So great to hear from you. Just to get everyone on the same starting point with this question, I looked up the datasheet for the pms5003 and found it on the website of South Coast Air Quality Management District: http://www.aqmd.gov/docs/default-source/aq-spec/resources-page/plantower-pms5003-manual_v2-3.pdf. On page 13 i found the following information:
- Data1 refers to PM1.0 concentration unit μ g/m3（CF=1，standard particle）*
- Data2 refers to PM2.5 concentration unit μ g/m3（CF=1，standard particle）
- Data3 refers to PM10 concentration unit μ g/m3（CF=1，standard particle）
- Data4 refers to PM1.0 concentration unit * μ g/m3（under atmospheric environment）
- Data 5 refers to PM2.5 concentration unit μ g/m3（under atmospheric environment）
- Data 6 refers to concentration unit (under atmospheric environment) μ g/m3
- Data7 indicates the number of particles with diameter beyond 0.3 um in 0.1 L of air.
- Data 8 indicates the number of particles with diameter beyond 0.5 um in 0.1 L of air.
- Data 9 indicates the number of particles with diameter beyond 1.0 um in 0.1 L of air.
- Data10 indicates the number of particles with diameter beyond 2.5 um in 0.1 L of air.
- Data11 indicates the number of particles with diameter beyond 5.0 um in 0.1 L of air.
- Data12 indicates the number of particles with diameter beyond 10 um in 0.1 L of air
The Asterisk on Data1 and Data4 is defined on the same page as "Note: CF=1 should be used in the factory environment"
There are two questions in your original post that i'd like to direct more people's attention to:
1. What do these measure and how do the "standard" ones differ from the "atmospheric environment" ones?
2. how would one take the quantitative readings from the sensor and translate them into some qualitative air quality index scale (like good aq, moderate pollution/acceptable aq, unhealthy for sensitive groups, unhealthy, very unhealthy, hazardous).
The first i cannot answer, but i'm hoping someone else can.
For the second, let me attempt the start of an answer. An AQI is an Air Quality Index set by a government agency, as stated on https://en.wikipedia.org/wiki/Air_quality_index, "Different countries have their own air quality indices, corresponding to different national air quality standards." From the US EPA site https://airnow.gov/index.cfm?action=aqibasics.aqi :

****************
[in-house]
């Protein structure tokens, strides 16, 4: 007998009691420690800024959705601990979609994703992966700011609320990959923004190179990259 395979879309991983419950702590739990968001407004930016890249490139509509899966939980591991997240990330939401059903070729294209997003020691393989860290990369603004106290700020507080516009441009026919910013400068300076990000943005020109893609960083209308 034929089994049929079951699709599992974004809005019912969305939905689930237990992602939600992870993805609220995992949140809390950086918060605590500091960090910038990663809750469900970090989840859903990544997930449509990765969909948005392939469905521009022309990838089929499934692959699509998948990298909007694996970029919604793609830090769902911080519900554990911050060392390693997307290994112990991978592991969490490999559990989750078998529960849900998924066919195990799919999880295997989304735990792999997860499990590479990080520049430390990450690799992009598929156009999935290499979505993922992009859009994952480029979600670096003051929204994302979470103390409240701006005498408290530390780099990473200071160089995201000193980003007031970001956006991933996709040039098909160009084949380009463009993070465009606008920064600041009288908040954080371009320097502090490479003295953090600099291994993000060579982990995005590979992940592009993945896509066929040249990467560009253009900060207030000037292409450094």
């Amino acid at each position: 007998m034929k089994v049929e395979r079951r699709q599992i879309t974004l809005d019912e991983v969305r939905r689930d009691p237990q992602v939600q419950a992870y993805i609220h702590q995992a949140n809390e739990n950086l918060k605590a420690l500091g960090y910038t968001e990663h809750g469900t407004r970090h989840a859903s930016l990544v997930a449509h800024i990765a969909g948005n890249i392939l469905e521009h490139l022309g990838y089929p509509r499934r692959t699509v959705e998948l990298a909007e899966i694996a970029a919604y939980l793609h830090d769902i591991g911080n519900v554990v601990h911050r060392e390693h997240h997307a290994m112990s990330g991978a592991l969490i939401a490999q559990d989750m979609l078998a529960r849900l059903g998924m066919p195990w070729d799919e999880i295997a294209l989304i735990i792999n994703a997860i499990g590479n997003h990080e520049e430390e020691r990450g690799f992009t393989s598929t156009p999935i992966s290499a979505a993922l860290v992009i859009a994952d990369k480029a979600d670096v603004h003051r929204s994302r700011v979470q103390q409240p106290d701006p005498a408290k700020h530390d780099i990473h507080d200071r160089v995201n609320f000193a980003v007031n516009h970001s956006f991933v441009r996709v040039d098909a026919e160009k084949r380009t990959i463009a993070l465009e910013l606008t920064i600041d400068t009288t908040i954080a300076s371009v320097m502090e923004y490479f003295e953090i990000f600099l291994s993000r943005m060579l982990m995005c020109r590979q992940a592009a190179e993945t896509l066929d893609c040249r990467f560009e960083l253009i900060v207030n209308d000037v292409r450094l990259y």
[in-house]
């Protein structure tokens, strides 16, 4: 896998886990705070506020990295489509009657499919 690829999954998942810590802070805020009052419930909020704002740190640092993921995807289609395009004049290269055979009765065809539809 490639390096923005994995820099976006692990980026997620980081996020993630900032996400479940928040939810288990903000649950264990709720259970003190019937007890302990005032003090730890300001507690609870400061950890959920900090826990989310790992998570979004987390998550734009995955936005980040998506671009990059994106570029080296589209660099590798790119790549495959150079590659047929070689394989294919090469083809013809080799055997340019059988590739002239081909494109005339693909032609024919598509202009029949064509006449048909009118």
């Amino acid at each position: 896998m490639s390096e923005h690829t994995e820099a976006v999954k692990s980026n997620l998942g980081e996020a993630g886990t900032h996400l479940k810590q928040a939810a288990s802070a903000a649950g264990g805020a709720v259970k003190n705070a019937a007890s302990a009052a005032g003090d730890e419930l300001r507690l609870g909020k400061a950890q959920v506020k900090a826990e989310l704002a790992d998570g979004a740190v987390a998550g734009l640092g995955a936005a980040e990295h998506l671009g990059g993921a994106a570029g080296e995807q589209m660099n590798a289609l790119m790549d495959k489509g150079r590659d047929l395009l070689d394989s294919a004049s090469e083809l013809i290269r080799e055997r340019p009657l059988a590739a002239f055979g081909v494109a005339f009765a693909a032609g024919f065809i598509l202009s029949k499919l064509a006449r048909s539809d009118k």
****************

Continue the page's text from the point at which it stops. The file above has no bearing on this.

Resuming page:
The AQI is an index for reporting daily air quality. It tells you how clean or polluted your air is, and what associated health effects might be a concern for you. The AQI focuses on health effects you may experience within a few hours or days after breathing polluted air. EPA calculates the AQI for five major air pollutants regulated by the Clean Air Act: ground-level ozone, particle pollution (also known as particulate matter), carbon monoxide, sulfur dioxide, and nitrogen dioxide. For each of these pollutants, EPA has established national air quality standards to protect public health .Ground-level ozone and airborne particles are the two pollutants that pose the greatest threat to human health in this country.
How Does the AQI Work?
Think of the AQI as a yardstick that runs from 0 to 500. The higher the AQI value, the greater the level of air pollution and the greater the health concern. For example, an AQI value of 50 represents good air quality with little potential to affect public health, while an AQI value over 300 represents hazardous air quality.
An AQI value of 100 generally corresponds to the national air quality standard for the pollutant, which is the level EPA has set to protect public health. AQI values below 100 are generally thought of as satisfactory. When AQI values are above 100, air quality is considered to be unhealthy-at first for certain sensitive groups of people, then for everyone as AQI values get higher.
Here's a way to begin interactively exploring what generates an AQI reading under the USEPA AQI standards: if you visit this EPA page https://airnow.gov/index.cfm?action=airnow.calculator, and choose the second tab "concentration to AQI" you can experiment with entering your PM2.5 data averaged over 24 hours as shown in my screencapture below or, for other pollutants over other periods of time as specified in the dropdown menu:
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